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Chicago carnage: 500 murders



Chicago has won the race nobody wants to win. In one bloody weekend, the windy city has recorded its 500th murder.

While the murder rate is lower than it was last year, that’s no comfort to the ten people killed last weekend, including three gang members shot with a high-powered rifle, and two pregnant women. More people are killed every month in Chicago than U.S. soldiers killed in Afghanistan since 2015.


2 Pregnant Women Shot in Chicago in Less Than 36 Hours – NBC Chicago pregnant woman was injured in a shooting on Chicago’s South Side early Saturday, according to police, the second pregnant woman shot in less than 36 hours of violence across the city.

A woman expecting a child was one of four people found dead in a vehicle with multiple gunshot wounds in the city’s Brighton Park neighborhood Friday night.

As violence persists, CPD murder ‘clearance rate’ continues to slide | Chicago Sun-Times months into 2017, the city’s police department had “cleared” fewer than 20 percent of murder investigations involving homicides that had taken place since Jan. 1, adding to a recent dip amid a decades-long trend of unsolved homicides in the city, according to the police data studied by crime analyst Jeff Asher.

A homicide is considered cleared when an offender is arrested, charges are filed, or when the suspect is dead or has fled the country. Asher’s figures are based on cases closed in the same calendar year in which they occurred.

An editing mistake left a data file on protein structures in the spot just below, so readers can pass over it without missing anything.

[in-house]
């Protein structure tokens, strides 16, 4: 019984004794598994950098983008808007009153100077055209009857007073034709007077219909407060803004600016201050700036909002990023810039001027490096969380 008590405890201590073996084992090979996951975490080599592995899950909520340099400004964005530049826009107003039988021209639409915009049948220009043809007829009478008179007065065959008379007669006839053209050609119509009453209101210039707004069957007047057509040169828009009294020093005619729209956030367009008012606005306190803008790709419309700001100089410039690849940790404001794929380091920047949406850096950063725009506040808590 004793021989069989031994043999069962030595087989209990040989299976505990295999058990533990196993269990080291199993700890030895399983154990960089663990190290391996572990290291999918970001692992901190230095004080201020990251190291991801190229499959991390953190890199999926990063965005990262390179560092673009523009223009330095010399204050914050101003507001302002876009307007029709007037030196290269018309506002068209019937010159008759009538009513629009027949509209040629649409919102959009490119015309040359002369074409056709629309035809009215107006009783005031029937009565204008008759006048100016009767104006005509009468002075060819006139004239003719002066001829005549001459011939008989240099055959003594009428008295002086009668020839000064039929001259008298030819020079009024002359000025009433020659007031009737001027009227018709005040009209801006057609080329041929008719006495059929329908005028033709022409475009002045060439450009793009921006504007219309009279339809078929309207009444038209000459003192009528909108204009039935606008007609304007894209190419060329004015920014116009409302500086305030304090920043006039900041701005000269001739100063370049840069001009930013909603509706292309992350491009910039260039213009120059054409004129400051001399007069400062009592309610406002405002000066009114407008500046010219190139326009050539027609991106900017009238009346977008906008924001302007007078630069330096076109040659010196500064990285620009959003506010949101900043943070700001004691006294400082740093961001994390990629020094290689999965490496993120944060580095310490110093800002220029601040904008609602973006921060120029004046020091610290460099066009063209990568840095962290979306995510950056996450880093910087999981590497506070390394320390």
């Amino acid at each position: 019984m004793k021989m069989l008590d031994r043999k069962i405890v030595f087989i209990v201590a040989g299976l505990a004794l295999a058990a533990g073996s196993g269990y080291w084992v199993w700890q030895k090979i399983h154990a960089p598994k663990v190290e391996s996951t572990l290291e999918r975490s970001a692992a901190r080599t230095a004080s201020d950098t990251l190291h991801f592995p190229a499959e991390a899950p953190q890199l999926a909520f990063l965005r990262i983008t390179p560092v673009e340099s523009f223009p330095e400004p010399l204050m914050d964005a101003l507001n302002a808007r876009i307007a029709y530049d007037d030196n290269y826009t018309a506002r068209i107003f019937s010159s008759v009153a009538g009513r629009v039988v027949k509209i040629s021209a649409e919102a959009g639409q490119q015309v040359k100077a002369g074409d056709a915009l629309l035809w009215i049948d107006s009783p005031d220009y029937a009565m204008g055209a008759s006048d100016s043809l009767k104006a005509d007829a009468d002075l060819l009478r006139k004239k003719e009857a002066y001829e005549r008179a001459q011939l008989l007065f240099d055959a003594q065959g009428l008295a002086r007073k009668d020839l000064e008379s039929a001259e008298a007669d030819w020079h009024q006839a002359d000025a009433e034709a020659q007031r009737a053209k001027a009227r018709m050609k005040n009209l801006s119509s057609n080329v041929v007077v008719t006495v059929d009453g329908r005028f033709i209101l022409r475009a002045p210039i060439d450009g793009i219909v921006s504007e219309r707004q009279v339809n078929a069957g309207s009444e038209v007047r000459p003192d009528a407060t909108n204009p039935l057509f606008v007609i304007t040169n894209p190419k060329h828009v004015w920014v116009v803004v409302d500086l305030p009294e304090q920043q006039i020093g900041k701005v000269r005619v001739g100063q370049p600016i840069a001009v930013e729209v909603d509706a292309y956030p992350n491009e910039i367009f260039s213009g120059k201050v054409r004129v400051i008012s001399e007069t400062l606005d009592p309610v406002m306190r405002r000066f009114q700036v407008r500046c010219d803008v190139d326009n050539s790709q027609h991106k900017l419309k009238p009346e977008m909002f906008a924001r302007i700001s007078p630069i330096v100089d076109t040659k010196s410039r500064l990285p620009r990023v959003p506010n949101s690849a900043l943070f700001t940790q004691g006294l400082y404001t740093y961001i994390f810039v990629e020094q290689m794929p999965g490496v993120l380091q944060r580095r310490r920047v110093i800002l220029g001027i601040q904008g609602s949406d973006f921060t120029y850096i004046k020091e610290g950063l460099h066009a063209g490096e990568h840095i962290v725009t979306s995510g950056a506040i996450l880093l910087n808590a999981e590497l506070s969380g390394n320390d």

Chicago marks 500th homicide of the year: ‘It’s never over’ – Chicago Tribune 20-year-old man became the 500th homicide victim in Chicago on Sept. 17, 2017, when he was shot at the intersection of West 24th Street and South Western Avenue. The shooting victim was later pronounced dead at Stroger Hospital

Karen Leahy, who lives down the street, had just driven through the intersection from shopping at a local grocery store. She was stunned to find out that she had missed the shooting by a few minutes.

“I’m freaking out because I just went through here,” she said.


Final thoughts

It’s really unconscionable that a city like Chicago, with some of the strictest gun laws in America, can’t keep gang members from self-destructing in spasms of violence. Perhaps Mayor Rahm Emanuel should talk to former New York City Mayor Rudy Giuliani about the best way to clean up his city. President Trump may be correct: sending in the feds might be just what Chicago needs to stem a flood of violence unseen since Prohibition.

Managing Editor of NOQ Report. Serial entrepreneur. Faith, family, federal republic. One nation, under God, indivisible, with liberty and justice for all.

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Guns and Crime

When gun control failed, SRO saves Maryland school